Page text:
News from Printed Lanyards

Lanyard printing is a large, interesting and ever changing industry, and with that in mind we have set up our very own news section to keep you up to date with the latest in lanyard printing. In this area of the site we will be keeping up to date with the latest in lanyard printing and printed lanyard manufacture as well as sharing our insights into the printed lanyard industry. On top of this we will also use this area to keep our users informed with what's going on at and how this may affect them. We hope you enjoy reading our lanyard printing news!

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Defining Your Brand

What does your brand say about your business? It’s an important question that’s at the very heart of modern marketing. If you are setting up a new business or thinking about rebranding an existing one, the first thing to think about is what your brand stands for. This can be a complex, time consuming and often frustrating process. But getting it right can mean the difference between success and failure. Fortunately, there is a method to the madness. Start by asking yourself the following questions:

• What does your business stand for?
• What do you want to achieve
• What makes your company unique?
• Why should a customer choose you over your competitors?
How do your services or products benefit your customers?
• What do people think of your company?
• How would you like your business to be perceived?

Start with Research

Every successful brand starts with thorough customer research. Find out what your target audience loves, hates, needs and desires and you will quickly build up an understanding of what they expect from you. And never try and second-guess your customers. If you don’t know something, ask. People are more than willing to volunteer their opinion if they are made to feel valued and respected. If you don’t feel comfortable or simply don’t have time to do the legwork, you can employ the services of a professional market research company who can find out the answers for you.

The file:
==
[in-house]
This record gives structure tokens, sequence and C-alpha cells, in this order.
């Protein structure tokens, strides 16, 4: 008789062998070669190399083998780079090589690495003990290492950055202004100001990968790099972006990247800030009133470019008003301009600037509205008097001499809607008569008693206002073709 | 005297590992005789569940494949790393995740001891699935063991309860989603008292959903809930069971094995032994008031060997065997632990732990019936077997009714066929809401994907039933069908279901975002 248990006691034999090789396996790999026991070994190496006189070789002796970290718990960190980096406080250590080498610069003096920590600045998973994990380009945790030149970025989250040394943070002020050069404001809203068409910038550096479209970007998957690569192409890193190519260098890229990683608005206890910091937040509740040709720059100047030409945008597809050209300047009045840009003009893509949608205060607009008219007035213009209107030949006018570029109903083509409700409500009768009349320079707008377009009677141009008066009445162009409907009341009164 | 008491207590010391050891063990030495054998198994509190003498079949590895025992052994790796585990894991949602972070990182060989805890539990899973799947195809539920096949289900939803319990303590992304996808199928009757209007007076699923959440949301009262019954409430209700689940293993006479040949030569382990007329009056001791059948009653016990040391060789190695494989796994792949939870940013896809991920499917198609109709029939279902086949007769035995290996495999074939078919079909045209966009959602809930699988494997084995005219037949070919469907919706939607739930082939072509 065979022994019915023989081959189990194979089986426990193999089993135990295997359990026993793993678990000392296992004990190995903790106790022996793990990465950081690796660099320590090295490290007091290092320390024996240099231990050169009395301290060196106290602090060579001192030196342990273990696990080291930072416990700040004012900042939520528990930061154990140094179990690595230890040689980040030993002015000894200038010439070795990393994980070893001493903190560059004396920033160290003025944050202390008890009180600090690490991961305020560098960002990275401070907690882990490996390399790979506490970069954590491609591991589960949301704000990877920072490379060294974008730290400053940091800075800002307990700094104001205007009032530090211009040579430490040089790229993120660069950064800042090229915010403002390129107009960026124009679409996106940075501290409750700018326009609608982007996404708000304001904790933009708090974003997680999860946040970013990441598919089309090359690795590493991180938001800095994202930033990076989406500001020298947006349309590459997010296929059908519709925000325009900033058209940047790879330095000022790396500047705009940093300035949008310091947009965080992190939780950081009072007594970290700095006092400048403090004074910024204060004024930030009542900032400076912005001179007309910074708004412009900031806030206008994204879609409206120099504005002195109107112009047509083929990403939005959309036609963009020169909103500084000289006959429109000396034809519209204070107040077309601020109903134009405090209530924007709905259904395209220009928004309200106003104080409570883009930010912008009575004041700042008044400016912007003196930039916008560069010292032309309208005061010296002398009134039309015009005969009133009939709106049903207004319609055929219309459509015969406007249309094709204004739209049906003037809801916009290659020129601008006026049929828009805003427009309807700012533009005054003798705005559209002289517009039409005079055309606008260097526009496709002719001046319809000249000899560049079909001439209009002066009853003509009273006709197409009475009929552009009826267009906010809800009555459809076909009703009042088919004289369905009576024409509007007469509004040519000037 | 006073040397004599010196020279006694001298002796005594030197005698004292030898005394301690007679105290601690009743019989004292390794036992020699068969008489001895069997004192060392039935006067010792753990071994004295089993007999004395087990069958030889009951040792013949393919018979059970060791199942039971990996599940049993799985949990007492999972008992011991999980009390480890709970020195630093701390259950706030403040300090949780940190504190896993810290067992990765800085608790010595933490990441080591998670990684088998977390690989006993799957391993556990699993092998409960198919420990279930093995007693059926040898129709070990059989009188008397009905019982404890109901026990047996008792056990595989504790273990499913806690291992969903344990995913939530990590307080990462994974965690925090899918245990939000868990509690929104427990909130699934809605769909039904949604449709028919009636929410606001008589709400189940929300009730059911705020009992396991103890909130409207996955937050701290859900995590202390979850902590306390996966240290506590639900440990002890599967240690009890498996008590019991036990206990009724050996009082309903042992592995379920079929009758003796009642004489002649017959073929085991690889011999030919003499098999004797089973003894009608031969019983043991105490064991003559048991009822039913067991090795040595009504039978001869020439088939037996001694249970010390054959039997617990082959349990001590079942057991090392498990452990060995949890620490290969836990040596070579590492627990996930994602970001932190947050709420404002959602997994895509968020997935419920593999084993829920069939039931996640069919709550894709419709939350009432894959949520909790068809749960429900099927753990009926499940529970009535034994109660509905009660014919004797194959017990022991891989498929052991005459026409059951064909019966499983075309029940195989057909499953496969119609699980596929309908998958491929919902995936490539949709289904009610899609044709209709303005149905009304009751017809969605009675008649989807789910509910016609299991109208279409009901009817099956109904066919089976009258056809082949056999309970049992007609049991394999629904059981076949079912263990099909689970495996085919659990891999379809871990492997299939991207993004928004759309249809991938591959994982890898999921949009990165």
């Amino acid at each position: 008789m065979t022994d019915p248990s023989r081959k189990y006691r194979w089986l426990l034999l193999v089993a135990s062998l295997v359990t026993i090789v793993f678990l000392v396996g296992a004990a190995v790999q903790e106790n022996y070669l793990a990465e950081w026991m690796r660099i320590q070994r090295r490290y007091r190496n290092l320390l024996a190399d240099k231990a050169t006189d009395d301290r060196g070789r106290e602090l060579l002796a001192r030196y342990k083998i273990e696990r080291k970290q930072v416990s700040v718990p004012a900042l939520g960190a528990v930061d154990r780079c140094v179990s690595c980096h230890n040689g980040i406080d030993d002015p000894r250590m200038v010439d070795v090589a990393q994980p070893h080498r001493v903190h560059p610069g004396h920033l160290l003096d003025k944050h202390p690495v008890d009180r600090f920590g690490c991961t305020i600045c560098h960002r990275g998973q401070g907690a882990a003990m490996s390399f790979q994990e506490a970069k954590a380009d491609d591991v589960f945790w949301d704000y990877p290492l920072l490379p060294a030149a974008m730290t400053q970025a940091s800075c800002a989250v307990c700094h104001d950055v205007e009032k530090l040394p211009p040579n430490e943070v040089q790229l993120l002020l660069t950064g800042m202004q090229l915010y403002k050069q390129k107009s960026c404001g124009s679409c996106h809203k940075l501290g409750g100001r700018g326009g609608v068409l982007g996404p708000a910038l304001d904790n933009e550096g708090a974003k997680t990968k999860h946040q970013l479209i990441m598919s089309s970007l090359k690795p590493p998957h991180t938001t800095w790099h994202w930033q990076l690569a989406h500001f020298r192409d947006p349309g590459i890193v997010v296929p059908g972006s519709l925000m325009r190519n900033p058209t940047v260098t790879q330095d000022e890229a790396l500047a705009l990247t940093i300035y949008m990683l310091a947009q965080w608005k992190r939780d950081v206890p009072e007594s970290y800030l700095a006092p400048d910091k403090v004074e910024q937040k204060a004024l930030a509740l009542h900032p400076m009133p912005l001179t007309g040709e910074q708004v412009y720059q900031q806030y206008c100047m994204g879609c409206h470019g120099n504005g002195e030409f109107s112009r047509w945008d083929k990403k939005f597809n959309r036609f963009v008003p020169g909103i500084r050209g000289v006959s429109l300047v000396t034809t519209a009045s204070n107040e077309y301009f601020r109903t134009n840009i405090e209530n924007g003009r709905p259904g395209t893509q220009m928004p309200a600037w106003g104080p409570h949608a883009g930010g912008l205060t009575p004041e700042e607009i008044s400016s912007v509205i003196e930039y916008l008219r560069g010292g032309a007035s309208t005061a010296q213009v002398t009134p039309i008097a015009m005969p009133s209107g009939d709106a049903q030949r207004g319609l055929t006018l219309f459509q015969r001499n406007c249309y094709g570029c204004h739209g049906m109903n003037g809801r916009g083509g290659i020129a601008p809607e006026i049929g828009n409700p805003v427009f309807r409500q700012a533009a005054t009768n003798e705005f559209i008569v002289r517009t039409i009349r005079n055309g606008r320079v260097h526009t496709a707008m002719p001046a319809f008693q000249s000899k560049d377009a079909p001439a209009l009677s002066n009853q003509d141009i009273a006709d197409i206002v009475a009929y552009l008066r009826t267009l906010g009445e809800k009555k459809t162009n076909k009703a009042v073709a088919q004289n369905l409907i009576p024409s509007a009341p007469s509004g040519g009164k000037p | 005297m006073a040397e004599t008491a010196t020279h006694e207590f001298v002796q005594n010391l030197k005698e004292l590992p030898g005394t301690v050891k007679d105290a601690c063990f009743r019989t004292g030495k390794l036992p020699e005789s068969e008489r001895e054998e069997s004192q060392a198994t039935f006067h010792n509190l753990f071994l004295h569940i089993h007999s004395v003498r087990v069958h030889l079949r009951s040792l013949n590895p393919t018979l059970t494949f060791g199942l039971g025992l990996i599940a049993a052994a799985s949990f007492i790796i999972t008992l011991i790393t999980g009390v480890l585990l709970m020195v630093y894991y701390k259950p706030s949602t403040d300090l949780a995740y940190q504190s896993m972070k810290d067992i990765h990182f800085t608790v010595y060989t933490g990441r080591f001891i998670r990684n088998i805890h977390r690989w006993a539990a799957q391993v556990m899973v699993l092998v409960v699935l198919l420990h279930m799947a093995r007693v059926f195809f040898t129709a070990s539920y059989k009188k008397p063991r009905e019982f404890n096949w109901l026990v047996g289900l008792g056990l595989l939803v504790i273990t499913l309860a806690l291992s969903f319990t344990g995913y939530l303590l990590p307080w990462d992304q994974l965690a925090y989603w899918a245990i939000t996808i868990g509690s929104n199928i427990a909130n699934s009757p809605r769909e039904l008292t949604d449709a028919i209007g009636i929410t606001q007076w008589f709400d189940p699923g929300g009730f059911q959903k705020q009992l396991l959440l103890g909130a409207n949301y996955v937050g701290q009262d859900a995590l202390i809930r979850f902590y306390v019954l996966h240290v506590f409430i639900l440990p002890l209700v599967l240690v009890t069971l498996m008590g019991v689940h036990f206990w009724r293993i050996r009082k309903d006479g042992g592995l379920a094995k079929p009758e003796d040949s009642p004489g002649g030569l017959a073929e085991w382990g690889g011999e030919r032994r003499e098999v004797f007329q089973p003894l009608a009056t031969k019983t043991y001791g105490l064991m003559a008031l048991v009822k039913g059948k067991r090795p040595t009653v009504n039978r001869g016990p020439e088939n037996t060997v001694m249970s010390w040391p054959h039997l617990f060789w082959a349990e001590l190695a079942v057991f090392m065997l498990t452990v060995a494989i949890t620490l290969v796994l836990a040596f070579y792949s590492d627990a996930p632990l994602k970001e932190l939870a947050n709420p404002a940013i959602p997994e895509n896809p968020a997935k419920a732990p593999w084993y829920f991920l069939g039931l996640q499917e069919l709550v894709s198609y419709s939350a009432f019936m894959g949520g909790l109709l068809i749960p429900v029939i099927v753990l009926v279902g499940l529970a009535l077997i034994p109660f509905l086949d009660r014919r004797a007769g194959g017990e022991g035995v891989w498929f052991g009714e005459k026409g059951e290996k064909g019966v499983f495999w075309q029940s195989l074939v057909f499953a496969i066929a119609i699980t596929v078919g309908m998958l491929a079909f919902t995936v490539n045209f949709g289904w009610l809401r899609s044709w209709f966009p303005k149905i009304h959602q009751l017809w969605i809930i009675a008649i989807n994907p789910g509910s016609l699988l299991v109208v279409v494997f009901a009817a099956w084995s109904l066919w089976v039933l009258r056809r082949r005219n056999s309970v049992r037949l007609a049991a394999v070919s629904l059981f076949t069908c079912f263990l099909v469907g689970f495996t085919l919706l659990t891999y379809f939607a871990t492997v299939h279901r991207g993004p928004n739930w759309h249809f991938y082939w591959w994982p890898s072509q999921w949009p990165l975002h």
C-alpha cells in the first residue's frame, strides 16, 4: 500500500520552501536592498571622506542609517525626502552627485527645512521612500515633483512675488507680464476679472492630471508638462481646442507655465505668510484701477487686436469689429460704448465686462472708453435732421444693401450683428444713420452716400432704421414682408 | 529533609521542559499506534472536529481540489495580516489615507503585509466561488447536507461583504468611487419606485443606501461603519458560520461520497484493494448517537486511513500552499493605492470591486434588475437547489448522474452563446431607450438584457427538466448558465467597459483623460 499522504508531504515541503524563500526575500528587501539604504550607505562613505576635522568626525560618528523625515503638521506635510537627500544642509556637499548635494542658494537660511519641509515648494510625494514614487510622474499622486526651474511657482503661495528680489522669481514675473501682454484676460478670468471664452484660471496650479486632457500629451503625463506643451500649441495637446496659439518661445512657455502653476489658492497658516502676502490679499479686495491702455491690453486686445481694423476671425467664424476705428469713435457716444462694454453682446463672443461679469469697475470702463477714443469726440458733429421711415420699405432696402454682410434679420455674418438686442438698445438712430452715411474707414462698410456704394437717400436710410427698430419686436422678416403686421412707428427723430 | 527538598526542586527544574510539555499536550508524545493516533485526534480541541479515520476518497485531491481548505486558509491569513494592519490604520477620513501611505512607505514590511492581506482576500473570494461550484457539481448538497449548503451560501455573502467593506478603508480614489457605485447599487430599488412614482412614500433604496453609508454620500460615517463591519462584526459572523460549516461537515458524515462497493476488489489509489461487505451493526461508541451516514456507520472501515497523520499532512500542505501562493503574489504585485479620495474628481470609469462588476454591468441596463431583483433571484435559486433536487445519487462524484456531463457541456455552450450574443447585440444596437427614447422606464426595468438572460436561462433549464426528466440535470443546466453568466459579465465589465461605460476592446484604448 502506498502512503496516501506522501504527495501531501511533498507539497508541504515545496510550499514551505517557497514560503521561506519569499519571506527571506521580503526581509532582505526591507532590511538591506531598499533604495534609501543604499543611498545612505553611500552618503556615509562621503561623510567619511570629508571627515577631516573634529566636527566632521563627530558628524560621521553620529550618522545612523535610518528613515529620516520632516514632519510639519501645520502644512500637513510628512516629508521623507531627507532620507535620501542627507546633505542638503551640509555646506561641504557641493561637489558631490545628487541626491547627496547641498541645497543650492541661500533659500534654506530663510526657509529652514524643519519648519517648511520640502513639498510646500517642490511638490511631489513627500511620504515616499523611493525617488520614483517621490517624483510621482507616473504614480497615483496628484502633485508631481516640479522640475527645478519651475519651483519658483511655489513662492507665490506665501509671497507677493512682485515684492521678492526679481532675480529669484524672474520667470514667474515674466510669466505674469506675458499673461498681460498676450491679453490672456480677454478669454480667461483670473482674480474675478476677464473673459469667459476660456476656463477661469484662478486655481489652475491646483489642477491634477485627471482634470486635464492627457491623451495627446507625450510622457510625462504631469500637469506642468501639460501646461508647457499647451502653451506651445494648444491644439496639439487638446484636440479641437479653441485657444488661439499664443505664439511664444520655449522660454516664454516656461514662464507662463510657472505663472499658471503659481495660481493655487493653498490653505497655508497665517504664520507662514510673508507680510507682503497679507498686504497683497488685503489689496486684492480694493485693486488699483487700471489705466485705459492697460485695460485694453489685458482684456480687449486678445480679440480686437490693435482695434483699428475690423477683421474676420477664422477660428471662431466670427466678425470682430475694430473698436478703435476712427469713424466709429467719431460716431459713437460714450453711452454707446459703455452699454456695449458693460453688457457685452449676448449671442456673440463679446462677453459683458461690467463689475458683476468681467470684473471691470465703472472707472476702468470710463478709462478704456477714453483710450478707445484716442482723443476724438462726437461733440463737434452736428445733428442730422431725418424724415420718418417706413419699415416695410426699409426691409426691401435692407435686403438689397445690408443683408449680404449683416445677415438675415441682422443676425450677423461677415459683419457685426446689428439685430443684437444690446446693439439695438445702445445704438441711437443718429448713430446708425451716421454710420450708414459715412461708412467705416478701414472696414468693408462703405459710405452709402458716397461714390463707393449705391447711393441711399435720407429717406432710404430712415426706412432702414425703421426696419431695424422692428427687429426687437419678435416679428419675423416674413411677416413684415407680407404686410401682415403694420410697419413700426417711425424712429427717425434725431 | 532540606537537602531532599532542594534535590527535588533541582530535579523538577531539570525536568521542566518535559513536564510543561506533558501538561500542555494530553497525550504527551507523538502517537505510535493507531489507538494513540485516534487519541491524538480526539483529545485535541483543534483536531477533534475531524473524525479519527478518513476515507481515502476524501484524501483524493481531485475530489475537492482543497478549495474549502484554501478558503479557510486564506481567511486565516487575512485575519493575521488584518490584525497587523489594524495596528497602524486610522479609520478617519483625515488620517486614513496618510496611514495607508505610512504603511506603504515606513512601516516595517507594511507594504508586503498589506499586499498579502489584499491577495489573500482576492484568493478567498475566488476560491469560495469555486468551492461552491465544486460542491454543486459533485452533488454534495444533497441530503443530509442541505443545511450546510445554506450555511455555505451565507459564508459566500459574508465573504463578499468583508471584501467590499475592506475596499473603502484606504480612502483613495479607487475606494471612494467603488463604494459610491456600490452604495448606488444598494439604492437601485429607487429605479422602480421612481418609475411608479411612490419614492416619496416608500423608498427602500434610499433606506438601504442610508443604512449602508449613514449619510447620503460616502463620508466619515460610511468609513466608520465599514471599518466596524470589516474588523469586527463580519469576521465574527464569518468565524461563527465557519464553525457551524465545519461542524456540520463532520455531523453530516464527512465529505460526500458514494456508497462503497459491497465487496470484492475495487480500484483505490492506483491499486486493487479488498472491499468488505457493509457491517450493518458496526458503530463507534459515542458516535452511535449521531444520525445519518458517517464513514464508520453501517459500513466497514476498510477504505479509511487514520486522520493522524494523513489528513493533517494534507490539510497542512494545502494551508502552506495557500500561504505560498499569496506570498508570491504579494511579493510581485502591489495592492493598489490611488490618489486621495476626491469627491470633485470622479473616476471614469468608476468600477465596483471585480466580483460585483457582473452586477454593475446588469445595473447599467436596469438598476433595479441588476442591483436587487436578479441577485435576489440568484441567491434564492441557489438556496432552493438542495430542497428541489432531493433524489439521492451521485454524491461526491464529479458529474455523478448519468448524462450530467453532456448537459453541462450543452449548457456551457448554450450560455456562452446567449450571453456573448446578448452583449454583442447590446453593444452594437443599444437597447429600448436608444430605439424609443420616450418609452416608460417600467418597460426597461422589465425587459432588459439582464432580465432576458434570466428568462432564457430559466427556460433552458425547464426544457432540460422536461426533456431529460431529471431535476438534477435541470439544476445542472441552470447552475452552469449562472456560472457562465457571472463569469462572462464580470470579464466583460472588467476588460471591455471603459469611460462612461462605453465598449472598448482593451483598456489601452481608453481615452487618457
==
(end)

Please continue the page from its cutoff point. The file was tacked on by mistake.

Once you understand what your customers want and how you can provide it for them, it’s time to put your brand in to action. Here are eight top tips on how to give your brand a healthy head start.

Visual Identity

The most important part of your branding is getting your visual identity right. What do you want your logo to look like? What colour scheme best represents your business? When you have your new identity, use it everywhere. Update your website, use it on social media, redesign your business stationery, add it to staff uniforms, wear it on a lanyard around your next; whatever helps you spread the word about your business. For the best possible outcome, it’s a good idea to hire a professional designer.

Your Brand Vision

To help your brand succeed, every employee of your business has to be on the same page. That’s why it’s important to write down and distribute your brand messages. These are the fundamental principals that underpin everything you do. It may be something as simple as ‘serve the best tea and cake on Chorley high street’, but as long as your employees understand that this is what you are aiming for, you can achieve it together. And let your customers know too.

Branding Through and Through